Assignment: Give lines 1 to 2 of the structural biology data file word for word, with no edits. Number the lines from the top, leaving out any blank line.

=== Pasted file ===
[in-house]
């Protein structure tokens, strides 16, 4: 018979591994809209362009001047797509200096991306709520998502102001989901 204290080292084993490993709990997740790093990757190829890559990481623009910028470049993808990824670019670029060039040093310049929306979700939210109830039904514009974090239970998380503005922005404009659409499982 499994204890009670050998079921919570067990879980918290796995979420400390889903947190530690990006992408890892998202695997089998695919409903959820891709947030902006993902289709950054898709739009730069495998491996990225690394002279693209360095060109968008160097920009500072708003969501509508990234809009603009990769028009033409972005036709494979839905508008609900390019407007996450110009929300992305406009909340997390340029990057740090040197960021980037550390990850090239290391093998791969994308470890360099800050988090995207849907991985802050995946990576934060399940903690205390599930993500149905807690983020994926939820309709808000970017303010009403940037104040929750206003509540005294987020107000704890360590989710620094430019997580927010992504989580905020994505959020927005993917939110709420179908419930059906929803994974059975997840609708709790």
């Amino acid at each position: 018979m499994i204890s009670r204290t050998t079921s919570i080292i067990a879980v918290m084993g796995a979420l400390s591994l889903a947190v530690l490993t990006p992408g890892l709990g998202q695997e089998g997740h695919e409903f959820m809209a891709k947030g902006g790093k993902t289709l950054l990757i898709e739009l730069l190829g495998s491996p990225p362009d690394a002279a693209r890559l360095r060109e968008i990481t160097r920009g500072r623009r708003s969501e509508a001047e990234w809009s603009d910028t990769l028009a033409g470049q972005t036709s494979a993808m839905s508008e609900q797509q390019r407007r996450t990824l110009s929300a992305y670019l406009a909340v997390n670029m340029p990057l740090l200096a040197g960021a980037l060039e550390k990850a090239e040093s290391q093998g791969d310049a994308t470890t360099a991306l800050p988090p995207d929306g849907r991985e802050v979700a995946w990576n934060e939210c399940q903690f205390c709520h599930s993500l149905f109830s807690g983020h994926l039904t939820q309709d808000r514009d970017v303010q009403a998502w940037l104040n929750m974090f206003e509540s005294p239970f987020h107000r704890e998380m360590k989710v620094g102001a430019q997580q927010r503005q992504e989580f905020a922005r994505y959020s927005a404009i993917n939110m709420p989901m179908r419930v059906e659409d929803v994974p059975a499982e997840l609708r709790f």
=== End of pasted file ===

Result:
[in-house]
């Protein structure tokens, strides 16, 4: 018979591994809209362009001047797509200096991306709520998502102001989901 204290080292084993490993709990997740790093990757190829890559990481623009910028470049993808990824670019670029060039040093310049929306979700939210109830039904514009974090239970998380503005922005404009659409499982 499994204890009670050998079921919570067990879980918290796995979420400390889903947190530690990006992408890892998202695997089998695919409903959820891709947030902006993902289709950054898709739009730069495998491996990225690394002279693209360095060109968008160097920009500072708003969501509508990234809009603009990769028009033409972005036709494979839905508008609900390019407007996450110009929300992305406009909340997390340029990057740090040197960021980037550390990850090239290391093998791969994308470890360099800050988090995207849907991985802050995946990576934060399940903690205390599930993500149905807690983020994926939820309709808000970017303010009403940037104040929750206003509540005294987020107000704890360590989710620094430019997580927010992504989580905020994505959020927005993917939110709420179908419930059906929803994974059975997840609708709790």